For five fury filled months I dreamt about what I’d say to this woman when I saw her again.
I’d lay in bed in the cold, quiet part of the night and compose the complaint I was going to lodge with the Health Professions Council. I held her image close the better to know my enemy. She was my Wicked Witch of the West, my Nurse Ratched, my Cersei Lanaster. I seethed and ranted and held my sparkling, diamond-hard outrage close.
Her behaviour in those early days of Joshua’s diagnosis became cannon – she was the villain of the story. She was the one who sent us home with no treatment plan and no hope. When she heard we were pursuing treatment with another oncologist she let it be known that we were making a bad decision, a decision that wasn’t in Joshua’s best interest, a decision that bordered on abuse.
Over the months we’ve come to realise that she simply didn’t know how to treat a kid fighting a geriatric cancer. Her crime wasn’t that she didn’t know. Her crime was that she didn’t bother to find out. She made finding out a crime.
So I planned and I obsessed. Not today, I fantasized, but one day. One day she’d experience the full fury of my wrath. She’d crumble and snivel and prostrate herself before my towering rage. I, in turn, would rise up merciless and cruel and hard and unyielding. I’d destroy her and her sense of hope in the future in exactly the same way she destroyed mine. No other kid would go home hopeless and afraid.
Yesterday I got my chance.
Without a knock, the door to Joshua’s room opened. I had a smile at the ready for who I was expecting: Dean, the anaesthetist. Dean generally arrived, rushing, with the sense of being slightly late and clad in motor-cycle leathers. He brought with with him a haze of pure, reassuring energy. He teased Josh with the gentle, sparkle-in-the-eyes fun of man who gets long with kids. The personification of safety.
But it wasn’t Dean.
“I saw Joshua was here and I thought I’d pop in an see how he’s doing.”
My smiled faded. Here she was. She reminded me of a sparrow, all jerky movements and dowdy plumage. For a second I was silent. Gobsmacked.
“How are you doing Joshua?” She asked.
“Fine.” Josh answered.
“Um, yes, we are here for Yttrium 90 treatment.” I added.
“That’ll be some special treatment, yes?” It was obvious she didn’t remember that she’d told us this treatment didn’t exist in the country, let alone in the hospital she worked from.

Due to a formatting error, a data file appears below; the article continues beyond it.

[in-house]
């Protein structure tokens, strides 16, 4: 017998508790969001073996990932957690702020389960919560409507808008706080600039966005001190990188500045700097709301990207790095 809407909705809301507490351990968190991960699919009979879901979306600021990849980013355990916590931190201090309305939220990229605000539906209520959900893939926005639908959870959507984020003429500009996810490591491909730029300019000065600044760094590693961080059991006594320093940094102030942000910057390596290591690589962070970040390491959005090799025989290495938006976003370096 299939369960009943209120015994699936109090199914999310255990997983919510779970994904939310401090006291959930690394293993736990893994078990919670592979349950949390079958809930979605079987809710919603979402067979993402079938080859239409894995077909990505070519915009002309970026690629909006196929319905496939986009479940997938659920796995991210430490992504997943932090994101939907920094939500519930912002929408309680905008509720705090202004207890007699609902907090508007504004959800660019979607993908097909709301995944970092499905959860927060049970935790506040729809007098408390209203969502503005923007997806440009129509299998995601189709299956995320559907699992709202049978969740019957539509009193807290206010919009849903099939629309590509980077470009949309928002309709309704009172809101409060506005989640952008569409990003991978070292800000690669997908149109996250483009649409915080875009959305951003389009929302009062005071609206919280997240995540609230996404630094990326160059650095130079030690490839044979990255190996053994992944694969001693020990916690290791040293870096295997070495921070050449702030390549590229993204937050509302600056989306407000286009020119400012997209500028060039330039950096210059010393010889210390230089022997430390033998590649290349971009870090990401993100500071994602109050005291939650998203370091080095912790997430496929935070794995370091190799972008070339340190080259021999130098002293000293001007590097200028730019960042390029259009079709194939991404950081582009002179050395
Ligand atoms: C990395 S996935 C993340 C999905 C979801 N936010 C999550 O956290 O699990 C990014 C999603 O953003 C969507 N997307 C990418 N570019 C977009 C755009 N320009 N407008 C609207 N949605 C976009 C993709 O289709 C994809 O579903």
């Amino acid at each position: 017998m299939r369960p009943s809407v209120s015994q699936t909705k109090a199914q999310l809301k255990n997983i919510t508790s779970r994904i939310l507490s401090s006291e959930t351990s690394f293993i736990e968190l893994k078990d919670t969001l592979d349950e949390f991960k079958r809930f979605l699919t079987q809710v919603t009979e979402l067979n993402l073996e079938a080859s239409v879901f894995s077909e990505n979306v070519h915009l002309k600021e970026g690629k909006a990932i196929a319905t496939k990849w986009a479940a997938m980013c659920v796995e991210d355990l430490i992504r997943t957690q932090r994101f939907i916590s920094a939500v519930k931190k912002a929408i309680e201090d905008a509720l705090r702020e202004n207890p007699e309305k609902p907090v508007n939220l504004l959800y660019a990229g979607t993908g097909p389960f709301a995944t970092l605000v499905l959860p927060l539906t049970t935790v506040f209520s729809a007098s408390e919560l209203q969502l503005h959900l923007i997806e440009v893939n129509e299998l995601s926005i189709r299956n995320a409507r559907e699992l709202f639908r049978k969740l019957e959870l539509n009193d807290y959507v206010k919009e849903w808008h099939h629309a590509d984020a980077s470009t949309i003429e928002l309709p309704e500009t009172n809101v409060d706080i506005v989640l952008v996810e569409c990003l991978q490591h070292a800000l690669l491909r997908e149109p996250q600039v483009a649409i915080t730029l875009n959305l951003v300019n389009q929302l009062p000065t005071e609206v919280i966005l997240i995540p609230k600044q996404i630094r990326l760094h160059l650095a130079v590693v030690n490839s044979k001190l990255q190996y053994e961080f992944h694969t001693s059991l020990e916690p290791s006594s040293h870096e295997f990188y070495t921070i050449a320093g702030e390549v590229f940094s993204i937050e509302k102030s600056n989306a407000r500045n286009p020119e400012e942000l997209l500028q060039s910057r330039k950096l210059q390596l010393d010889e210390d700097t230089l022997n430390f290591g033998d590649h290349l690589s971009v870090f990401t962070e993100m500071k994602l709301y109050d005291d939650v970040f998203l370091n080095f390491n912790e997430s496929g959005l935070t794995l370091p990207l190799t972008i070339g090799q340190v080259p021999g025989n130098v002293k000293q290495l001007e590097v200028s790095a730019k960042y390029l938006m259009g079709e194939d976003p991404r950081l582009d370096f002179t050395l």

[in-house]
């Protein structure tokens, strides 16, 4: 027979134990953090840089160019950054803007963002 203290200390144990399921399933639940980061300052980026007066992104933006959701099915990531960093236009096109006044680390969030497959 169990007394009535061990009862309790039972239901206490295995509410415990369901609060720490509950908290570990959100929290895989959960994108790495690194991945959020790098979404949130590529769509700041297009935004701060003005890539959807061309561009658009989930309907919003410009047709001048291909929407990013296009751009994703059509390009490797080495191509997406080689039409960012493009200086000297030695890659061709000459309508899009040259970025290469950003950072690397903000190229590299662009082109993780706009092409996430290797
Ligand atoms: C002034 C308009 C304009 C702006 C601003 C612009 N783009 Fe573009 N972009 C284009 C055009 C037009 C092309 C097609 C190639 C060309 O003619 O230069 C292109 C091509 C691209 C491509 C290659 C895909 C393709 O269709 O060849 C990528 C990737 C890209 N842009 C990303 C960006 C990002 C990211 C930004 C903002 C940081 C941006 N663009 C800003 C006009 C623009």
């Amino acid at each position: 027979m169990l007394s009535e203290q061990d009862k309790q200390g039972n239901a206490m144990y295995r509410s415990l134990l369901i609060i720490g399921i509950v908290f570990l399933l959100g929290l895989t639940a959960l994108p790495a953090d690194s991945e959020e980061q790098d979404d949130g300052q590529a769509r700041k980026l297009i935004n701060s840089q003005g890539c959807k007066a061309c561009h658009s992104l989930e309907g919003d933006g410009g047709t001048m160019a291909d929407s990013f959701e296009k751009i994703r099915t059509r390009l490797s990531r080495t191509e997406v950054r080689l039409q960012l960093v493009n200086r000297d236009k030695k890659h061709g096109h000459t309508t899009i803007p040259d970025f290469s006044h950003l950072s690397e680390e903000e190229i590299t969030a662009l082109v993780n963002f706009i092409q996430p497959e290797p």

Without waiting for an answer she turned to the door. She left with the half smile of someone who had done her duty. Been polite. On with her day. Bustle, bustle. Bustle.
Oblivious to the battle between anger and good manners that raged behind her.
“Dreadful woman.” Shannon said.
And, in the blink of an eye my fury melted and along with it the power she held. This was no worthy adversary. Just a doctor, unaware of the damage she had caused.
Penny. I can’t believe this that I am in tears reading your story.
I had the same experience & was told to not waste my money go to hospice. This broke me down so badly that it still hurts & I have wanted to take a copy of doctors oath for him to read what he signed. He even told my doctor to not waste his time with him but my doctor said my oath stands & only give up when he is gone & so he did. We went to another oncologist in Rosebank & staff who were so kind & patient with us. They treated him so well but we knew there was no cure as it had spread to liver, lymph, lung & rectum but they gave him 6 months more which was hard but so cherished.
I have forgiven but cannot forget & still don’t know how I will ever close that day even though it’s been 10 years now.
Another one that i have bad memories where it all started:
First he went to Linksfield where they did byopsy & put a stent as primary was rectum cancer that just made it worse & he kept getting weaker & they discharged him so weak & sick that I took him straight to 4 ways to my specialist physician who admitted him again & started to help him. That Friday hubby & family thought he would not make the night but he did & got to see our 2 sons from UK came over. As sick as I was with my kidneys which was put aside to help hubby.
I don’t regret everything I did & tried to make him better & comfortable & stayed by his side till we parted.
It is a very hard & difficult journey you are going through but you are strong , brave & an amazing mother/woman.
Sending u lots of hugs & God’s blessing to the family and healing to Josh.
I am so sorry that you had such a traumatic. We have also ended up with an oncologist in Rosebank (Dr Van Eeden and Dr Rapaport) who gave us a 1%chance of success but took on Joshuas case anyway. They have been kind and encouraging and helped us so much.
Penny, every single word you share in this blog so resonates with me. The specialist who barked out to her assistant “Another Parkinsons, get the forms ready” while my father was sitting there with my mom, with no.knowledge yet of the diagnosis that would eventually, slowly kill him. The head nurse in ICU who got.my mother zipped into a body bag before we could say goodbye. It is simply not right. I also plotted my revenge, never carried out. Your writing is so powerful. Thank you.
Oh Bea – I am so horrified that you had to go through this. I have found such extremes of care in the journey some brilliant and some … Never, in all my years of working with ‘badly behaved’ managers did I experience anything close to the awfulness that exists in the medical profession.
My son has the same cancer as Josh. He was we when diagnosed. We had a similar situation with the first oncologist and hospital. When we questioned her she became defensive and had joined interest in collaborating. Very frustrating and scary. Hard to believe that some doctors are that way. So glad that Josh and my son have now found good, compassionate doctors to g I de them on this dreadful journey.
How old is you son, Kim and how is he doing? So hard to see your kid face this beast.